From Newcastle Hatred To Wembley Glory For McManaman

Last updated : 12 May 2013 By Footy Mad - Editor

sNewcastle fans will never forget that horror tackle on Massadio Haidara that could have ended the player's career.

But the Toon player is back in action, and McManaman saw his career reach a new level as he graced Wembley yesterday.

Roberto Martinez: "It's an incredible moment. At half-time we were all really down as we thought we had played really well in the first half.

"There was a real feeling of maybe we had wasted our opportunity, but this group of players keep on fighting.

"I was thinking about extra-time and how to use the extra man advantage. It was incredible seeing the goal going in.

"Callum McManaman has been through a lot in the last few months. I always said he is one of the biggest diamonds in British football at his very young age. He is a man for the big occasions.

"He hasn't got many starts under his belt but he was typifying what Wigan Athletic is. I couldn't be prouder for him.

"He is not fussed about anything. He is not one of those who wants to wear the best shoes or drive the best cars. He comes in, give him a football and he is a happy man. That's the way he plays.

"The one-to-one situation was a real threat for us all afternoon. It was a very good performance.'

"What an incredible story.

"The chairman broke his leg in 1960 and today, finally, it's finished business for him."



Ben Watson's last-minute header gave Wigan the FA Cup for the first time in their history as they provided one of the competition's great upsets by beating Manchester City at Wembley.
Watson turned home Shaun Maloney's corner to flatten 10-man City, who had Pablo Zabaleta sent off near the end.

It was a deserved triumph for the Latics, for whom Callum McManaman was outstanding, and completed a personal dream for chairman Dave Whelan, who broke his leg in the 1960 final.

But for City, it means a trophyless campaign and raises further questions over the future of Roberto Mancini, who it is rumoured will be replaced by current Malaga boss Manuel Pellegrini in the summer.

The pre-match touchline conversation between Mancini and chairman Khaldoon al-Mubarak would have been interesting considering the rumours flying around about the potential recruitment of Pellegrini.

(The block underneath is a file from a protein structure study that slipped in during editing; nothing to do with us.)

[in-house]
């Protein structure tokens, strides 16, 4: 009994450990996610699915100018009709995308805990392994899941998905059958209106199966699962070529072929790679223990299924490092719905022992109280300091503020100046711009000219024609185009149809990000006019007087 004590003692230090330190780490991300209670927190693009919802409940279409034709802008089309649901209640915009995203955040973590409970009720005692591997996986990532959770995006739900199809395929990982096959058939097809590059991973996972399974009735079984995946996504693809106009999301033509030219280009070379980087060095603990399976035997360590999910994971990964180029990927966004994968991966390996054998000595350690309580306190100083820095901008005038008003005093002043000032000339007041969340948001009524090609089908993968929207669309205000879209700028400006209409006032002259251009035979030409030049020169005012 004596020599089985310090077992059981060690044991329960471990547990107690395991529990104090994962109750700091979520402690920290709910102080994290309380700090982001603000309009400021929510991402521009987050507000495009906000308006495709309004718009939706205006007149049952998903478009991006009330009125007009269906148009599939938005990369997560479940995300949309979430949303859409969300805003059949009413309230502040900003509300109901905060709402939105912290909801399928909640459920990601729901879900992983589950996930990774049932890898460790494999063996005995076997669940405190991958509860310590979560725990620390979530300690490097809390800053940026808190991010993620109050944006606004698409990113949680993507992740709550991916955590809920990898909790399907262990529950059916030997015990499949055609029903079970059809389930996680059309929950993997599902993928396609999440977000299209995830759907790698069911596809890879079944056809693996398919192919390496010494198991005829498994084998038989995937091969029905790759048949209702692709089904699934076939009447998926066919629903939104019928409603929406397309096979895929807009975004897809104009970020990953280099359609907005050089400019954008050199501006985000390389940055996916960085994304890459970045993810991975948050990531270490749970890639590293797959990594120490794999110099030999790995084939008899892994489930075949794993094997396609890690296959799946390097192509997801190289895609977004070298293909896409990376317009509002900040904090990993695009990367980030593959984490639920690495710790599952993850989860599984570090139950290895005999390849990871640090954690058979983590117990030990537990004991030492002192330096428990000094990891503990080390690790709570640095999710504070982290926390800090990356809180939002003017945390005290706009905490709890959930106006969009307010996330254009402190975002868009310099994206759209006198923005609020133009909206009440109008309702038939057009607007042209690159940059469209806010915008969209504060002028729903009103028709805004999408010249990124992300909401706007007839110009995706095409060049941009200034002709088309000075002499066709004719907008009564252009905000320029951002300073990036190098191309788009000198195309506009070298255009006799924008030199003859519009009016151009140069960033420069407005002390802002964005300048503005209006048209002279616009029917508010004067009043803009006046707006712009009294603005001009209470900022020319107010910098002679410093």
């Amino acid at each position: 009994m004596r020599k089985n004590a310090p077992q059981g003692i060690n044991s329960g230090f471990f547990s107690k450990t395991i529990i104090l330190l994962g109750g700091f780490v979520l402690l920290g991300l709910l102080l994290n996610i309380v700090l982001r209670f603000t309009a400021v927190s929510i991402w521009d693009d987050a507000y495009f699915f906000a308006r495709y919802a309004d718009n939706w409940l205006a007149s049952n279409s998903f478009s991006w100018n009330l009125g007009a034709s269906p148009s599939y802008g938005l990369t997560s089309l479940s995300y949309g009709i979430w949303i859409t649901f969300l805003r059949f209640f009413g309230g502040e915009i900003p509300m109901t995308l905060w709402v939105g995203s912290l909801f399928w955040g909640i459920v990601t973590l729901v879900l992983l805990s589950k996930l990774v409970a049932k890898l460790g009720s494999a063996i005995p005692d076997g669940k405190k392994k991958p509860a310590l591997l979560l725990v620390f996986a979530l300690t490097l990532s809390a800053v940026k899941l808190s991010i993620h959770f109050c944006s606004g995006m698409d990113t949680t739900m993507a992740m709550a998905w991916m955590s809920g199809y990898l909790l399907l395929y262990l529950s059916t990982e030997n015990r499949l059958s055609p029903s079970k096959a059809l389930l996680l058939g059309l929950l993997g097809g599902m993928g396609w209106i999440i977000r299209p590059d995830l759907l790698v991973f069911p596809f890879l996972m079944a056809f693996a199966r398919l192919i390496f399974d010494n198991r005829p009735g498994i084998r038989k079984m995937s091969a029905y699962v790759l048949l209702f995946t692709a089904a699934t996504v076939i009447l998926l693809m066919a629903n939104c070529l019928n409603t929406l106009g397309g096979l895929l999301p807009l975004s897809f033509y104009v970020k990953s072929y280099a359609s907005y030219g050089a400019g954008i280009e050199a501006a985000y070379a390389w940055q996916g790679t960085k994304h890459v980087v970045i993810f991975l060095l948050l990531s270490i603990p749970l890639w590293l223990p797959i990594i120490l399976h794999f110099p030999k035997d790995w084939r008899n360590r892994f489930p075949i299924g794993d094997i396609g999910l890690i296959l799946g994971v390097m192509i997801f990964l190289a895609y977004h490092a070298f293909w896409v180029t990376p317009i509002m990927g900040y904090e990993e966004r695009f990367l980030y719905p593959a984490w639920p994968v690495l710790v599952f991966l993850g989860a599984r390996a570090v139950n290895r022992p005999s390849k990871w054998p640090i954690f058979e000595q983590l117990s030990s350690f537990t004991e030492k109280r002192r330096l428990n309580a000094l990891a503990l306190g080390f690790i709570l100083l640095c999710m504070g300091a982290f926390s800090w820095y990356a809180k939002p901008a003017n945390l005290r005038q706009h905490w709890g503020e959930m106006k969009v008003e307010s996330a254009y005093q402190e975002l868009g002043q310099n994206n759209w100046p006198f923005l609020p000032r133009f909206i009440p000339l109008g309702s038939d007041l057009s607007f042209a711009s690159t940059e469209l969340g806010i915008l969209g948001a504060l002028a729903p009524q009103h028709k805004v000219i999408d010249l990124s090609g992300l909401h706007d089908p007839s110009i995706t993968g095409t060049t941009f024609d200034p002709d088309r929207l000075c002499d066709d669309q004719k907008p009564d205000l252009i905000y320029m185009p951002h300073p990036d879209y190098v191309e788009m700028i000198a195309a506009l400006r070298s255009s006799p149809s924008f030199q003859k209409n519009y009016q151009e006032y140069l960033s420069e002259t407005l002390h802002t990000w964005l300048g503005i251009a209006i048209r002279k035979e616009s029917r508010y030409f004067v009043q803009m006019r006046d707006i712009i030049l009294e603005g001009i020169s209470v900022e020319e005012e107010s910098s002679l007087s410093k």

After all, City were aiming to land meaningful silverware for a third successive season for only the second time in their history.

It is true to say City's targets have changed markedly thanks to the money invested by Sheikh Mansour, but, as Roman Abramovich has discovered, and Tony Fernandes has done so painfully this season, money guarantees nothing.

The Blues supporters certainly made their feelings known, chanting Mancini's name at regular intervals and coming out with something pretty unkind about Pellegrini, who has confirmed he will leave Malaga in the summer.

It was not that long though before they were starting to becoming critical of their own team.

For Wigan, boss Roberto Martinez came up with an ingenious way of trying to overcome the massive odds stacked against his team.

In leaving Arouna Kone and McManaman upfield even as City pressed, he forced the Blues to temper their attacking instincts, denying them the width which adds to the obvious danger their flair players pose.

When the half-time whistle blew City could claim most of the best chances.

But in Joel Robles, preferred in goal to Ali Al Habsi, Wigan had a keeper in form.

The Spain Under-21 star turned away an early effort from Yaya Toure and denied Sergio Aguero and Samir Nasri later in the half.

In the middle was the best of the lot as Wigan's notoriously flaky defence parted to let Nasri through, which allowed David Silva to set up Carlos Tevez.

The Argentina star looked certain to score as his effort headed to one corner as Robles plunged towards the other.

Somehow though, the on-loan Atletico Madrid man kept it out with his legs, one of those moments that ends up being etched in final history if Robles were to end up on the winning side.

And Wigan had chances to get their noses in front during that opening period too.

McManaman was a constant threat.

But running onto Kone's pass and then electing to check inside and curl home with his left foot rather than shooting first-time with his right, then embarking on a Ricky Villa-like slalom and driving a shot against Zabaleta, he wasted the best of them.

Not that he could be blamed 18 minutes after half-time when he embarked on a bewitching run into the City box and was only denied by Vincent Kompany's brave block.

City had improved overall, with James Milner introduced to provide an extra boost to the midfield effort.

Emmerson Boyce got a vital touch to Aguero's near-post flick and substitute Jack Rodwell had a long-range effort charged down as Mancini excuted a tactical rejig to counter Martinez's attacking intentions.

It was Wigan who hit the woodwork though, albeit unintentionally as Maloney's intended far post free-kick bounced off the bar with Joe Hart stranded.

And they had an extra man six minutes from the end when Zabaleta chopped down McManaman to collect a second yellow card and follow Kevin Moran and Jose Antonio Reyes into the FA Cup final hall of shame.

It was the signal for another Wigan assault, and by now no-one could deny they deserved something from the game.

Two free-kicks came and went before another McManaman burst forced Gael Clichy to concede a corner.

Maloney swung it to the near post and Watson rose to power it into the corner and carve Wigan's name into history